Doom Patrol: Bird Patrol
October 21, 2021 7:02 AM - Season 3, Episode 7 - Subscribe

The Sisterhood strikes.
posted by kittens for breakfast (8 comments total) 1 user marked this as a favorite
 
Tho' there were a few places where I might have tapped the Skip Monologue button if I had one, I think this is the strongest episode since the first couple of the season. (I'm sure the Dead Boy Detectives show will be fine and all, but devoting a good 10-20% of this season's real estate to their stealth pilot may not have been great for this show.) The scene where the Sisterhood earnestly discussed -- and discarded -- the idea that their art made any real impact on the world hit me pretty hard.
posted by kittens for breakfast at 7:09 AM on October 21 [4 favorites]


Yes!! After two episodes that I considered lackluster, things are in motion again! The Sisterhood being so bitter and sour in 1949 redeemed the silliness of the chicken dancing in 1917 for setting up the contrast. And it's good to have a few answers about what's going on with Rita, Laura, and the Sisterhood, even if the answers spawn even more questions.

I loved the scene where the DP bewilderedly reenact Laura's betrayal, intercut with the actual scene in 1949. Laura branding every member of the DP "weapon" was extremely ominous for the DP's future. I also liked how their forced dance was a cracked mirror version of the "Forever Young" dance in "Vacay Patrol."

Did the Rita who showed up in that scene evince any knowledge of who the DP were? Has that Rita been waging war for the Bureau of Normalcy since 1949, unaware that her past self spent the same decades languishing in Calder's mansion? When the new recruit killed Malcolm, I was hoping she would rampage like she accidentally did in Cloverton in the first episode.

Last week bleep said "Re: The Dada sisterhood, it seems to me that somewhere between 1917 & 2020 there was a falling out between them & Laura De Mille probably over them wanting to do something with their lives & Laura not agreeing." It was such a great twist of the knife that Laura was actually sheltering them from having to do something with their lives, but then forced them into doing the absolute last thing they wanted to do with their lives.

I hadn't loved the Vic/Roni relationship since it turned out she was a meta too, but this episode brought it back and used it wonderfully. Vic's characterization of a guy who is all in on the idea of being a superhero without ever really interrogating it has been great, and Roni making him confront the ramifications was excellent. I also loved the "love theme" version of the main theme that played during this scene.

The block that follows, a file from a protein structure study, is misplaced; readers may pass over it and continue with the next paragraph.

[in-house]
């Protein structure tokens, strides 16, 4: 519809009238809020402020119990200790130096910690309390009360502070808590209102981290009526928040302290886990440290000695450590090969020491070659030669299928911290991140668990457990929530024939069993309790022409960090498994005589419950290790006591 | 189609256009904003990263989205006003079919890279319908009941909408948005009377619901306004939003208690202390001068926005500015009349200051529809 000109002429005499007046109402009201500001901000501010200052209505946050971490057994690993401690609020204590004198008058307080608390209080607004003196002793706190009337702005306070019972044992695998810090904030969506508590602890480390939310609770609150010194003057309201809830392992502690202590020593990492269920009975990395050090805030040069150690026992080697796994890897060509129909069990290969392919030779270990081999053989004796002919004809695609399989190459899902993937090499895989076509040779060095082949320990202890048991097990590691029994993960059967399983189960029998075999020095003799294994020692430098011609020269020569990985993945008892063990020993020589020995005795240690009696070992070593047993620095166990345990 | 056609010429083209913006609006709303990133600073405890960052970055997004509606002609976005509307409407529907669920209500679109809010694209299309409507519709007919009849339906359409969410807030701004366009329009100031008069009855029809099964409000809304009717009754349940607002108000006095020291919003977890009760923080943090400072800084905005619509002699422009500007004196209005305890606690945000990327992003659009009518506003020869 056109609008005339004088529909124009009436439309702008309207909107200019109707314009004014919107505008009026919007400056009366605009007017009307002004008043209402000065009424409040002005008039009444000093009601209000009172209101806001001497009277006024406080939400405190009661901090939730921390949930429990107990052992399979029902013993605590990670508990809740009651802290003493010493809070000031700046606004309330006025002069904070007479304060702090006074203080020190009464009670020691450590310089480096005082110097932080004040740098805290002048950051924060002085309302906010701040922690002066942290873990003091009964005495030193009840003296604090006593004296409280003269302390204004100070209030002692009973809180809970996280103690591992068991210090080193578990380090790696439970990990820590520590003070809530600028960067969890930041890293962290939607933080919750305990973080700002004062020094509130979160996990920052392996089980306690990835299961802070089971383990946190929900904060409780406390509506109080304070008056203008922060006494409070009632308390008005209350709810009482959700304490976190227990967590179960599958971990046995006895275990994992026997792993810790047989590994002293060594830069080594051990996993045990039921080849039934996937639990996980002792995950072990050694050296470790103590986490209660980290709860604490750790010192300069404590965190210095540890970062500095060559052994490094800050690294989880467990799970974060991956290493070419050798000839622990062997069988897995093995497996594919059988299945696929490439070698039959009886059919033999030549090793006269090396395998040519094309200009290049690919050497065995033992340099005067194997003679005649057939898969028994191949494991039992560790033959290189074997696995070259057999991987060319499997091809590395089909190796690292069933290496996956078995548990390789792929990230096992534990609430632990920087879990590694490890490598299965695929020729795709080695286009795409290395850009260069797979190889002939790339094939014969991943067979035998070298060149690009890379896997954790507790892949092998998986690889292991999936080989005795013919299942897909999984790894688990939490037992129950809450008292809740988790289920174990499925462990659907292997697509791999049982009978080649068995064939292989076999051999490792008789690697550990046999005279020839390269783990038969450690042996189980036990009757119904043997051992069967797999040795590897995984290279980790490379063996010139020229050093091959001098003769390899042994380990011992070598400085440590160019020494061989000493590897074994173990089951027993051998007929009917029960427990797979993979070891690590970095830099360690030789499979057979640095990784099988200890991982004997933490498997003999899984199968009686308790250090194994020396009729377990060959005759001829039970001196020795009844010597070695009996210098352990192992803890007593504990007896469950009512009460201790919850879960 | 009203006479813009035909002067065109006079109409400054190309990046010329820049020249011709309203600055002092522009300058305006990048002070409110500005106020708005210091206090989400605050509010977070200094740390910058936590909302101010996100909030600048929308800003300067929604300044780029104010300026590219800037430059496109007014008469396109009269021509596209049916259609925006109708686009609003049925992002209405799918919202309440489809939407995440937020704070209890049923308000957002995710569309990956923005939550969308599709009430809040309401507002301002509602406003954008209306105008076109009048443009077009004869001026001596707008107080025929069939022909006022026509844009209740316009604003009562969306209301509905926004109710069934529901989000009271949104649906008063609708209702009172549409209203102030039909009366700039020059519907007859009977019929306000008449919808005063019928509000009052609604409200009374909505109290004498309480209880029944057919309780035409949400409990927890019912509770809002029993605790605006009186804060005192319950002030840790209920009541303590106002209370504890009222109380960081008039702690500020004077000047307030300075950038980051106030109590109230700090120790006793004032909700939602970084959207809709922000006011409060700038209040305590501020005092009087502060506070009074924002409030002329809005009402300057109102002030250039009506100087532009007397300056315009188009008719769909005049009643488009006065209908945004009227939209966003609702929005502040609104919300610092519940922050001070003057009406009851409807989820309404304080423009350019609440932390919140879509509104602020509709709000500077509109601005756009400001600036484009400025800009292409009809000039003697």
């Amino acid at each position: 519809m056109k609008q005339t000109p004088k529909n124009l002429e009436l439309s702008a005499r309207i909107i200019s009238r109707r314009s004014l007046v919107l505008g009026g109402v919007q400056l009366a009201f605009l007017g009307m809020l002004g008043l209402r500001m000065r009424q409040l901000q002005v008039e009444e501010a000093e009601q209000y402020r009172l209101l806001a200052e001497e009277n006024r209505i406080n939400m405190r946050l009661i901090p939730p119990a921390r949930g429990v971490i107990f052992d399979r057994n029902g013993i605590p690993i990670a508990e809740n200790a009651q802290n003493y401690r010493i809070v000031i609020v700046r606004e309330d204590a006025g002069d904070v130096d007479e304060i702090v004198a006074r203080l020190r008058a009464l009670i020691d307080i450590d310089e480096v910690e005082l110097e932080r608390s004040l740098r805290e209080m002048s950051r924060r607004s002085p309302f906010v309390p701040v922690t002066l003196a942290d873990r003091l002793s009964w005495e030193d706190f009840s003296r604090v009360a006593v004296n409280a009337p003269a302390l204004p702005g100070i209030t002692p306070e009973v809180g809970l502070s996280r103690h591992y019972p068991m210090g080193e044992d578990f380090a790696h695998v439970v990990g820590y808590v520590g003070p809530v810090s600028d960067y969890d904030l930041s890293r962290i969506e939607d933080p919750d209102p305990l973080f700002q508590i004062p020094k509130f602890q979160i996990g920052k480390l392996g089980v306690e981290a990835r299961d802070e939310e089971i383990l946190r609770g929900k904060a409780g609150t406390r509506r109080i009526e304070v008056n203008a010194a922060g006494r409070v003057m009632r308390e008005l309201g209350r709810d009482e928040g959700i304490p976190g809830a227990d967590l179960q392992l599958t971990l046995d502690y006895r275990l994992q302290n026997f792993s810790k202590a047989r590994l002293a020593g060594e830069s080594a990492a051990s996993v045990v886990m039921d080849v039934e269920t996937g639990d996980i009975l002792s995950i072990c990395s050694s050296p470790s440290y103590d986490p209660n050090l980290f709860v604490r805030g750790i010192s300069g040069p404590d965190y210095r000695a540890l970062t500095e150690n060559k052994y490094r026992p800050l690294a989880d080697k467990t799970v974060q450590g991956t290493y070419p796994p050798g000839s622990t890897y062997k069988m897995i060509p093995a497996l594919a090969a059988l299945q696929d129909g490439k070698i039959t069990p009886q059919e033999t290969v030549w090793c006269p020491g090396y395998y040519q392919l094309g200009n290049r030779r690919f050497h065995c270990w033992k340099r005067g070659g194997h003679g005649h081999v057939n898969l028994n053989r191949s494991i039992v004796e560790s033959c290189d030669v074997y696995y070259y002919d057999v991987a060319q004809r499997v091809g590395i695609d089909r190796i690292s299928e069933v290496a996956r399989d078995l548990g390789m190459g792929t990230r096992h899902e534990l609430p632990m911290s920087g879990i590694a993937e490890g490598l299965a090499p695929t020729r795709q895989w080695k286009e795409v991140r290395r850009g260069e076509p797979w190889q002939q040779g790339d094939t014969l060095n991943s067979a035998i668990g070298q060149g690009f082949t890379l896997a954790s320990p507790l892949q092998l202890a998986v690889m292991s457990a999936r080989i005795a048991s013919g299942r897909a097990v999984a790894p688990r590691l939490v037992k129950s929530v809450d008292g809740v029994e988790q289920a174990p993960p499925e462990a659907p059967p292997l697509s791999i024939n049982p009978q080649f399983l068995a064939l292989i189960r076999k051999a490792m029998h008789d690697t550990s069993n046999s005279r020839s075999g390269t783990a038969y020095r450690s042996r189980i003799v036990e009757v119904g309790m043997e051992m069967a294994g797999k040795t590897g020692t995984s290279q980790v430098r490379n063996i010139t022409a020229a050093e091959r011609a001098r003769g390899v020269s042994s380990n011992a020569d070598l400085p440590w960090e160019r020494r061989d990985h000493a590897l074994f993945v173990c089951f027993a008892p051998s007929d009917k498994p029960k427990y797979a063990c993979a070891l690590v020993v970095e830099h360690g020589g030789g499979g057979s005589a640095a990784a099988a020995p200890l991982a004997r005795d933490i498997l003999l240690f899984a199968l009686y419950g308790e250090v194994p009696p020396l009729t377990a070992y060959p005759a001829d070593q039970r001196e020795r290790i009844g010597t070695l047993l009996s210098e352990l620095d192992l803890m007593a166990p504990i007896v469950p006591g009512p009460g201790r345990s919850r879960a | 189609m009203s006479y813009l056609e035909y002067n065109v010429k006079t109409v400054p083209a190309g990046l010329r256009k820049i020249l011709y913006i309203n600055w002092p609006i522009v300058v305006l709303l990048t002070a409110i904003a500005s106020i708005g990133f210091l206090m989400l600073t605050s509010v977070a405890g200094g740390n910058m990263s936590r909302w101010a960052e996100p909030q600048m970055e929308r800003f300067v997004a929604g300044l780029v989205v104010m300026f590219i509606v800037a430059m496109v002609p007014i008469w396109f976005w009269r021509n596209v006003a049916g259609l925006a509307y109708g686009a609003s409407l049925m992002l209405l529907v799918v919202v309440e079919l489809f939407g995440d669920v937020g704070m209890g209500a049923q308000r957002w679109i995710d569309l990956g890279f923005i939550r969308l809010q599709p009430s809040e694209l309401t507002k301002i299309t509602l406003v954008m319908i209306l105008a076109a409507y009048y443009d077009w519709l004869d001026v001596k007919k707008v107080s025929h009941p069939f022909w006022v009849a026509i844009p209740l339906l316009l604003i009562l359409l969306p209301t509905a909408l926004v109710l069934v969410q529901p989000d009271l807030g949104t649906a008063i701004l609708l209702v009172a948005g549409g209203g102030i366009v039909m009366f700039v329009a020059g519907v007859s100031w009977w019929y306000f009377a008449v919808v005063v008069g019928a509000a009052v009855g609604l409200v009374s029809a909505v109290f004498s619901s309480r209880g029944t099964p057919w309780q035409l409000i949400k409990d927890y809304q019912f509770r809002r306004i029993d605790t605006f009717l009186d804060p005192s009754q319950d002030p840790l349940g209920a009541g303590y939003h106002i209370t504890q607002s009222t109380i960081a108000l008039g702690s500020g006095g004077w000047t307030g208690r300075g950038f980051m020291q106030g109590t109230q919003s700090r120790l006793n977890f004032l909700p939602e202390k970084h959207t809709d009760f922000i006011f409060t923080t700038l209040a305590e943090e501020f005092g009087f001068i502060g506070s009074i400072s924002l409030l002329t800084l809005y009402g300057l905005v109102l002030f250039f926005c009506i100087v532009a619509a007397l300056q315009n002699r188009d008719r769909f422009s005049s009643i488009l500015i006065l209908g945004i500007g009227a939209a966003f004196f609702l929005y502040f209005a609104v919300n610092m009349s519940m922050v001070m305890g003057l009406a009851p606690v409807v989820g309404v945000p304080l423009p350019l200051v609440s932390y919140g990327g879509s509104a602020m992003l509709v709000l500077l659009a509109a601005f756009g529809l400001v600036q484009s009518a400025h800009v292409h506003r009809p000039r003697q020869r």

Larry giving birth to a giant gross grub, trying to abandon it, and not being able to abandon it entirely is a hilarious way to show character development for him. I really was expecting him to come back into the house with the grub in his arms. (By the way, Larry's response "I don't know, the front door?" to Laura's "How'd you get in?" was perfect Larry. Also when Laura was yelling at him about what to do with a space parasite and he said "Give it a name?" I love that morose goofy moron.)

Last week kittens for breakfast aptly described the Jane storyline as "someone yelling at herself," but I think the yelling is getting interesting! We've already seen a revolt against Jane, but Kay revolting against the whole idea of the Underground could go someplace fascinating. And as an aside, I absolutely love the character design of Pretty Polly. When I rewatch the series I'm going to have to take note of whether she ever blinks or closes her eyes at all.

Very excited for next week's episodes, but I hope those Dada-Malcolm-birds that zooped them all away are zooping them to the same place. I'd rather not another episode where each member of the DP has their own little adventure/epiphany.
posted by ejs at 5:15 PM on October 21 [5 favorites]


This show is so brilliant and has so much to say on so many things and it all resonates with me very strongly. As well as consistently making me laugh.
posted by bleep at 10:52 AM on October 22 [2 favorites]


This season's been kind of uneven for me but I really, really liked that. I guess I won't know for a couple weeks but I have a sense the season might hold together better on rewatch.